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Provided by:
Nikki Mehrpoo Jacobson - Jacobson & Han LLP, Immigration Attorneys
510 West 6th Street, Suite 326
Los Angeles , California 90014
(213) 620-0222
(213) 620-0444 FAX



We often have clients who file for U.S. Citizenship without consulting with an Immigration Lawyer and then ask why they have been placed in Deportation (Removal) Proceedings before the Immigration Judge.  Obtaining U.S. Citizenship is not as easy as just being a green card holder (Lawful Permanent Resident) for 5 years (3 years, if applicable).  This does not necessarily mean that you cannot apply for naturalization, but you should talk with an immigration attorney before filing so that you do not end up in Immigration Court Proceedings and possibly lose your green card and be deported. 


If any of the following is true for you, you will need legal advice BEFORE applying for citizenship.




  • You have been out of the U.S. for more than 6 months at a time since getting your green card.
  • You have moved to another country since getting your green card.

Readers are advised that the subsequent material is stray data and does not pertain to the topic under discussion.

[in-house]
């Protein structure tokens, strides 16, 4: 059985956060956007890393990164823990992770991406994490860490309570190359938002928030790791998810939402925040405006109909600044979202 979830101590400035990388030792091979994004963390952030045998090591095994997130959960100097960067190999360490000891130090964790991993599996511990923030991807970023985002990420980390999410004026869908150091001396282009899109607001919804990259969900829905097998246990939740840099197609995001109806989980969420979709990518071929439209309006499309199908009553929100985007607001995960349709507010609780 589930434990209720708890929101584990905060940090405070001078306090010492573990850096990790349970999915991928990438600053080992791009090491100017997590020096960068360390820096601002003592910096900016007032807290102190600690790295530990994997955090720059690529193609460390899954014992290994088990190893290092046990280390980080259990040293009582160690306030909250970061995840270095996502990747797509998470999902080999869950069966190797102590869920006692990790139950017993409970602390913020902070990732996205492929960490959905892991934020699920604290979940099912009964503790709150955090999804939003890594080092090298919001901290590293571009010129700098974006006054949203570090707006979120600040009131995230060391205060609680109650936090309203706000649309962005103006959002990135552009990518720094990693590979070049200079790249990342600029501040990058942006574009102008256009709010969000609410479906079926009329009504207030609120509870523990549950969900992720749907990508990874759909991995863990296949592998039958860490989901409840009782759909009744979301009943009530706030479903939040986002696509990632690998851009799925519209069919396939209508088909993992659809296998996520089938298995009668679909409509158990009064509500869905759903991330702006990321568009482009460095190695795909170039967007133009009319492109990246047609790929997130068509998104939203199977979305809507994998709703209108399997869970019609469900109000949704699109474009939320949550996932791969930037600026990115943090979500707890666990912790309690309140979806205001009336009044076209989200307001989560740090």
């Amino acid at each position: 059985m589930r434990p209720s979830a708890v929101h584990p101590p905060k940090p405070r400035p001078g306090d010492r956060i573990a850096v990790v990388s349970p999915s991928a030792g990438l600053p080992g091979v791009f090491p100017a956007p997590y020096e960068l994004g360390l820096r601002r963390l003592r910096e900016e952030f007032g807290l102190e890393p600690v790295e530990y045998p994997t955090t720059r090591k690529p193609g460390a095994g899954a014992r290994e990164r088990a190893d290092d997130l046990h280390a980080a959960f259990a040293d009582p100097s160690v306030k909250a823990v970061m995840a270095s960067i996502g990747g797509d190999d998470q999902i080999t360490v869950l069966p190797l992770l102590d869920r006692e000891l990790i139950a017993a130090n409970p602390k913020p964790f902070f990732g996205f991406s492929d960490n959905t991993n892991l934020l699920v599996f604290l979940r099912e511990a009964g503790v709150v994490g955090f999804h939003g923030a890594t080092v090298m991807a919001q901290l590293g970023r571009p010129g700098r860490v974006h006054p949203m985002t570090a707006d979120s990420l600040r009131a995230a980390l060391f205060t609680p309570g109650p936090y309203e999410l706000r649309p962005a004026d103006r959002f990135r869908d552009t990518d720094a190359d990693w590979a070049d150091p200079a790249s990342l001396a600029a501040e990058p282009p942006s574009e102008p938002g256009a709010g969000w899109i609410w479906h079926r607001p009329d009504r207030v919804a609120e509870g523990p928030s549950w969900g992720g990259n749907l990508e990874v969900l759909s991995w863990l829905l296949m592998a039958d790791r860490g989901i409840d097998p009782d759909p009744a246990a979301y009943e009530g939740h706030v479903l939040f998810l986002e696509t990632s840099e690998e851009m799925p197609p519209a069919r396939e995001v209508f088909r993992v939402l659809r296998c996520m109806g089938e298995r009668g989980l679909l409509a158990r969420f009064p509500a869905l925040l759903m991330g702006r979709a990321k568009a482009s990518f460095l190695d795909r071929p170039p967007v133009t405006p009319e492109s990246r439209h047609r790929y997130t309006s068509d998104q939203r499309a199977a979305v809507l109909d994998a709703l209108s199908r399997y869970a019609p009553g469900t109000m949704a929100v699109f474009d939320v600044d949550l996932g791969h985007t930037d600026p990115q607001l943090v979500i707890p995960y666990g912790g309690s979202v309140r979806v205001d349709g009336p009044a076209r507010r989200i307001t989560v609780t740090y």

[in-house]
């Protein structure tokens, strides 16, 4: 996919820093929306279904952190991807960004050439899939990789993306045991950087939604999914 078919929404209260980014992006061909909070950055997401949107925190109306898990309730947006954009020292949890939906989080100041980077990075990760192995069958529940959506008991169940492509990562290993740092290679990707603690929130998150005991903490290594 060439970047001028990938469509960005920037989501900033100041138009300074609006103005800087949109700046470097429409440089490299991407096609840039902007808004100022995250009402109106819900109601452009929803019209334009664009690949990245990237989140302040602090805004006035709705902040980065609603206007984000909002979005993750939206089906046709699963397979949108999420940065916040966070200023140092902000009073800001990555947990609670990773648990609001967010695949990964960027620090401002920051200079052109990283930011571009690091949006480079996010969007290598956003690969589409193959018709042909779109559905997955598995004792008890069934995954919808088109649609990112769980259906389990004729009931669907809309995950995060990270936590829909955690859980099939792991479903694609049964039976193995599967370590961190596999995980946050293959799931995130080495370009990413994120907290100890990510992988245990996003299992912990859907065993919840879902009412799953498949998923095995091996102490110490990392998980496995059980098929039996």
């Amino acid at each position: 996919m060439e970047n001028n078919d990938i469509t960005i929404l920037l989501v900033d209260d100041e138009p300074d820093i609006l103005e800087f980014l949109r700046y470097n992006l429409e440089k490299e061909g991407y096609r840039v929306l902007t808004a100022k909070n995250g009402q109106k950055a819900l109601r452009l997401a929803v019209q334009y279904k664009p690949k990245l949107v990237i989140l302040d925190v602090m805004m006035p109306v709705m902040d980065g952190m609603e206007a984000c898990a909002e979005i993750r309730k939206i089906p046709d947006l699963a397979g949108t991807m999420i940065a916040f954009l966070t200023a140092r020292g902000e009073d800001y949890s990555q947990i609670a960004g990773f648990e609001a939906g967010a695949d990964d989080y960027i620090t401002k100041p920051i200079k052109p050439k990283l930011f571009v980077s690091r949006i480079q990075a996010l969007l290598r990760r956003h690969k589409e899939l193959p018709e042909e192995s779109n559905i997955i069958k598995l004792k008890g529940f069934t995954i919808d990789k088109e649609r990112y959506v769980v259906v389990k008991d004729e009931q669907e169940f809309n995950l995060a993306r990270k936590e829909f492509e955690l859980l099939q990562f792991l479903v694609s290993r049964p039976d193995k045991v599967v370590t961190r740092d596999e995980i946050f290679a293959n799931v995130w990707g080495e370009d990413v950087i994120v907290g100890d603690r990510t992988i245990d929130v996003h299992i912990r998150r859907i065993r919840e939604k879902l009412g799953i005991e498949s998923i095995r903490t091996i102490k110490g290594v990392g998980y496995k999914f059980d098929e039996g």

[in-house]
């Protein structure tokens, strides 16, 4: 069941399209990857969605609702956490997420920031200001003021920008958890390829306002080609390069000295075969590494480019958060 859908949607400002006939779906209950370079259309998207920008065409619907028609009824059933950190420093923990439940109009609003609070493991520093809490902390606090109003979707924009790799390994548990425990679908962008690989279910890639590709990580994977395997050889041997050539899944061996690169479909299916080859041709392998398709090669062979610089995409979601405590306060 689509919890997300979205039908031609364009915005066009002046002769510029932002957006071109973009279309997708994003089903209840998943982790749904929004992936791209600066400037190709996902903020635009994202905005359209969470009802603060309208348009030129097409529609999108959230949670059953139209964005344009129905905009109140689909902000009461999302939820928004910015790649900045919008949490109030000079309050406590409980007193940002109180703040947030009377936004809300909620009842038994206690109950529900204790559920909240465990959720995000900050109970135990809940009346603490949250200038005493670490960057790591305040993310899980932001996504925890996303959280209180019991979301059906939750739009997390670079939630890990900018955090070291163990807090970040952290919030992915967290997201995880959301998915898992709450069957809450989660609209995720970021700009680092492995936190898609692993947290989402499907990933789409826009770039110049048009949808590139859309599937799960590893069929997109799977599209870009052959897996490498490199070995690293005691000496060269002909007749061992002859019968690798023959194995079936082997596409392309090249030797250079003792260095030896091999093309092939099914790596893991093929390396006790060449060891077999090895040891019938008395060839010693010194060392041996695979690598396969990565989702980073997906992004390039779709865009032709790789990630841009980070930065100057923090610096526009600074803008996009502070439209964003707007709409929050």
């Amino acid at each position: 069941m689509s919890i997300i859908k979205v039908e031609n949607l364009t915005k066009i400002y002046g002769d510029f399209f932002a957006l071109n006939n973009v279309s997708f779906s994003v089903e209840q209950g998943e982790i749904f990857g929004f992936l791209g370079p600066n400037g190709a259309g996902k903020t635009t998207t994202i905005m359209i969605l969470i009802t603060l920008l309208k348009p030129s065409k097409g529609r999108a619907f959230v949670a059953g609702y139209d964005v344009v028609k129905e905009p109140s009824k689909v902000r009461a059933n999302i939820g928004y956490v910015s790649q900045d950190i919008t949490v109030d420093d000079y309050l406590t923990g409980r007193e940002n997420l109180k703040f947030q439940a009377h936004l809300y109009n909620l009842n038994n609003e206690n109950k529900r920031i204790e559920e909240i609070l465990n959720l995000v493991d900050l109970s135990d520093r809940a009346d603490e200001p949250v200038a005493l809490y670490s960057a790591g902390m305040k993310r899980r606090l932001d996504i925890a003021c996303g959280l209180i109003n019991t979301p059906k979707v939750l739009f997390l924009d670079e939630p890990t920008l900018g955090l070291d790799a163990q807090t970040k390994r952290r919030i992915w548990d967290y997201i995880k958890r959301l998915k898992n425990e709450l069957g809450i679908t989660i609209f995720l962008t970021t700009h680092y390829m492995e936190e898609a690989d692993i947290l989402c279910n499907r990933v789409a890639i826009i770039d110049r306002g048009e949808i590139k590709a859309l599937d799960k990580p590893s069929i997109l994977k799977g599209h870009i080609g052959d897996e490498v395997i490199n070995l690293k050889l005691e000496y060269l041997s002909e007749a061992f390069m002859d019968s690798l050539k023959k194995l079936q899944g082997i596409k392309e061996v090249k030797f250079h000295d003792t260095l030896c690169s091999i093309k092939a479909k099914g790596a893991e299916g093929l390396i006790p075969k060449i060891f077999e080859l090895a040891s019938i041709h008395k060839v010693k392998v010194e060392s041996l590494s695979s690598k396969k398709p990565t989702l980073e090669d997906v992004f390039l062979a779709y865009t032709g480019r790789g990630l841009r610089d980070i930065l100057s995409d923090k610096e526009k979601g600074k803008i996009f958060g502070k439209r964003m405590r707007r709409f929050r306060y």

• You have been arrested for, charged with, convicted of, or have admitted committing a crime.
  • You have been or are a drug abuser or addict or CIS may have reason to believe you are a drug trafficker.
  • You have been involved in prostitution or commercialized vice.
  • You have engaged in or are engaging in activity CIS calls “terrorist activity”.
  • You have been involved with illegal gambling.
  • You are on probation or parole from a criminal conviction.
  • A court has determined that you violated a protection order.
  • You are in deportation or removal proceedings, or have a deportation order – past or present.
  • You have helped someone come to the U.S. illegally, even if the person is your child or spouse.




  • The information on your citizenship application differs from or contradicts the information you gave to get your green card or another immigration status.
  • You have made false statements to retain or obtain an immigration benefit, including your green card.




  • You are a male and did not register for the Selective Service between the ages of 18 and 26.




  • You have failed to pay taxes or paid as a non-resident.
  • You have not supported your children (child support).




  • You are what CIS calls a habitual drunkard.
  • You came to the U.S. to practice polygamy.

  • You have voted or registered to vote in any election in the U.S.
  • You claimed to be a U.S. citizen but were not.

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